Lights flashed and a recorded siren blared as a small group of medical students kneeled around a mannequin. Two applied tourniquets to the mannequin’s severed leg and wrist, while a third pressed gauze into an open wound and a fourth checked for other injuries.
After two and a half minutes, the students’ time was up.
The instructor, army combat medic and third-year medical student Jason Hasegawa, pointed out injuries they missed. “This is how you get tunnel vision,” he explained while gesturing at the amputated leg.
In a neighboring room, another instructor chastised a second group of students who made the opposite error. “His arm was off, and you guys addressed that last. Priorities, right? You want to address the biggest source of bleeding first.”
The simulations, presented in conjunction with a nationwide training course called Stop the Bleed, weren’t a random set of injuries. Each scenario was based on a call Hasegawa has experienced as a first responder, emergency medical technician, and, more recently, as a medic and second lieutenant in the U.S. Army.
His goal in helping teach this course, along with a tactical medicine course he taught in fall 2021, was to help prepare doctors to care for patients in uncontrolled environments. “I always felt there was a gap between clinicians and first responders, and I want to bridge that gap,” he said.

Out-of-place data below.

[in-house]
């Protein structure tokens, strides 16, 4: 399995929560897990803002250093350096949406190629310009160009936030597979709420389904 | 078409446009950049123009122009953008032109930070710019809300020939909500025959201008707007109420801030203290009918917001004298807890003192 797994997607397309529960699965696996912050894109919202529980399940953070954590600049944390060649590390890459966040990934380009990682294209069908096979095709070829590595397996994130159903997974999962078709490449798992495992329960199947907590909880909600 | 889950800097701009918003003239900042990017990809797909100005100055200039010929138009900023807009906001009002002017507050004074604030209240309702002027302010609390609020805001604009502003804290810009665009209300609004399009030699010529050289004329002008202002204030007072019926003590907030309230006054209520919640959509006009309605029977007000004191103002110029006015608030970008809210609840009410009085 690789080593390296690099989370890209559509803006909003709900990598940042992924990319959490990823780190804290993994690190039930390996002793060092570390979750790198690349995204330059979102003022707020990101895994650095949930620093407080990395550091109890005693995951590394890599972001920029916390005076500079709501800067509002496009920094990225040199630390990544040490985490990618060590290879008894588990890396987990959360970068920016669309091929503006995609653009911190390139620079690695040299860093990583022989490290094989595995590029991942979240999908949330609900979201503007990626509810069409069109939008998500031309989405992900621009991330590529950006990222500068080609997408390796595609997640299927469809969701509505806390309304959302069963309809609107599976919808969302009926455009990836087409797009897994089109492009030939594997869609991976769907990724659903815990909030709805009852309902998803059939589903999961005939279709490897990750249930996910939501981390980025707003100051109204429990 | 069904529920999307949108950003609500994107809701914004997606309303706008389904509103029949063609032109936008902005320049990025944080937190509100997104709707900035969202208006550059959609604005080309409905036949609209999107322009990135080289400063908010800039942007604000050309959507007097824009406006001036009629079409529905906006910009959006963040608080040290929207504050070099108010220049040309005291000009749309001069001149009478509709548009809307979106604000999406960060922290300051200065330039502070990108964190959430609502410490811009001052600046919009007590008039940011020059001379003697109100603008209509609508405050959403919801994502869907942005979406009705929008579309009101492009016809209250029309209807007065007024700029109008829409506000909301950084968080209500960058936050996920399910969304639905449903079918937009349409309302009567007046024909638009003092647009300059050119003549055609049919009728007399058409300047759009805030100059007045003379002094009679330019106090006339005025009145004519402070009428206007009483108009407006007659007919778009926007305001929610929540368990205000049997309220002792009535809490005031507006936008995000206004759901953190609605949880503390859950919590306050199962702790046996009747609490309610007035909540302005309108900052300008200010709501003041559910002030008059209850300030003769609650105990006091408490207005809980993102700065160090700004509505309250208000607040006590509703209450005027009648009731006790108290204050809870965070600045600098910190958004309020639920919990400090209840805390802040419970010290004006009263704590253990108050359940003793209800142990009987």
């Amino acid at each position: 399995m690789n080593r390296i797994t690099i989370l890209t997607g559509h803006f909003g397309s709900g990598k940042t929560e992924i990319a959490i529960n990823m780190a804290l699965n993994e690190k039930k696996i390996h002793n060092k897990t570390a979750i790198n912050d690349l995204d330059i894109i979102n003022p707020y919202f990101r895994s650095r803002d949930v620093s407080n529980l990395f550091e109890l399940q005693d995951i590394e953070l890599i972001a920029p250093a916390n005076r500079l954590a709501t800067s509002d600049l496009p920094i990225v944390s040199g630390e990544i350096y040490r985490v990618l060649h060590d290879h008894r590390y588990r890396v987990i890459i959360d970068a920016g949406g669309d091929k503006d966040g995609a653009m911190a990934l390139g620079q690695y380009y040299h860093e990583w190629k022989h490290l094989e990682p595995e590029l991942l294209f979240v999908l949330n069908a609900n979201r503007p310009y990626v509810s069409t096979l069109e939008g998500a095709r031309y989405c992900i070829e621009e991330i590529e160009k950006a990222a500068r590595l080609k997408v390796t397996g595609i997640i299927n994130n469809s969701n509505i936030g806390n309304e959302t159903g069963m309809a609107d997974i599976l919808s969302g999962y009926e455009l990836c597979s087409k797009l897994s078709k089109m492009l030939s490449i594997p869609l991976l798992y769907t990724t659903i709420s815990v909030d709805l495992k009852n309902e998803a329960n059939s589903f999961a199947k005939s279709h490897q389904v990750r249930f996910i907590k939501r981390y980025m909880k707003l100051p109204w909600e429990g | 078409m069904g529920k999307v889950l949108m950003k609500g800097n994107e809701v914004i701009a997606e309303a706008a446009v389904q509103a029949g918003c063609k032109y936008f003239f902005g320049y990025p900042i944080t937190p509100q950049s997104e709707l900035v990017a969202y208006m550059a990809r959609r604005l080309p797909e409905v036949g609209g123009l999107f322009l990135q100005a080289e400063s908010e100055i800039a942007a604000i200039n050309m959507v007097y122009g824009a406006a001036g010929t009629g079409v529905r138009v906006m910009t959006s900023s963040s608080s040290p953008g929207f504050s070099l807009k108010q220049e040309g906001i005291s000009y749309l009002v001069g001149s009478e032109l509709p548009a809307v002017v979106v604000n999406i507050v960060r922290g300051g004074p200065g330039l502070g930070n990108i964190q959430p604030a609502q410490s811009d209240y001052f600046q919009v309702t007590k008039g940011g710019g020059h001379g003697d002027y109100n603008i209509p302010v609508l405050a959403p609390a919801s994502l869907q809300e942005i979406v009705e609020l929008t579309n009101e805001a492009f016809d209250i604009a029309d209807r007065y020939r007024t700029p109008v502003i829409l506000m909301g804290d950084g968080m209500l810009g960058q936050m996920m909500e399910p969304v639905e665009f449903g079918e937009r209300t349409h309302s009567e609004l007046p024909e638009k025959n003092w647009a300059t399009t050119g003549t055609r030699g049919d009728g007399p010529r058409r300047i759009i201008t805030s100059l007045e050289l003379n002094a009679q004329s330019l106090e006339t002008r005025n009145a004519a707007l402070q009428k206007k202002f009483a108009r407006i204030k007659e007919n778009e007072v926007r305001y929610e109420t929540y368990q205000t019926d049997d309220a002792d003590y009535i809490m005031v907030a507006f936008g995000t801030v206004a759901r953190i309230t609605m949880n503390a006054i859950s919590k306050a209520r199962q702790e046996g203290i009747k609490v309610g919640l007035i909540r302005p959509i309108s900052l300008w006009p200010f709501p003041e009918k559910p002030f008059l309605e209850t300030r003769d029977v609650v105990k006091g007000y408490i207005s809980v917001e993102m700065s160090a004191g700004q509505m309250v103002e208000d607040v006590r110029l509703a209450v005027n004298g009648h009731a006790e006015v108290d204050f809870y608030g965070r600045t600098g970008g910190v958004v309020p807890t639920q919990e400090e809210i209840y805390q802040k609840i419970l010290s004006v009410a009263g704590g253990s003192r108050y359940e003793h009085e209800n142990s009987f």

The popularity of his first tactical medicine course inspired second-year medical students Haad Arif and Kayhon Rabbani to work with Hasegawa to co-found a new student interest group, the Disaster Medicine Interest Group (DMIG), ensuring that training continues as Hasegawa approaches the end of his time at the UC Riverside School of Medicine. The group aims to teach students to deliver high-quality emergency medical care and disaster relief in a range of environments and under pressure.
“DMIG is unique because the students are looking for more than the typical lectures,” said Nicholas Sheets, MD, the group’s faculty advisor and a trauma surgeon at Riverside Community Hospital. “Disaster medicine is becoming more relevant, as we can see in the news. It is a multidisciplinary field that spans from prevention to community outreach, such as Stop the Bleed courses, to first responders, to triage and medical management.”
Beyond its uses for emergency medical technicians and military service members, disaster medicine training teaches a range of skills applicable to everyday situations. “DMIG specifically focuses on training for the austere environment, whether that be in the wilderness, active shooter environments, or even just resource constrained environments in underserved communities like the Inland Empire,” said Hasegawa. “How do we make tourniquets, or how do we treat a gunshot wound in the field, and not a well-lit environment?” he added. “It has everything to do with being a physician because we’re not always in the hospital. Sometimes we’re off duty.”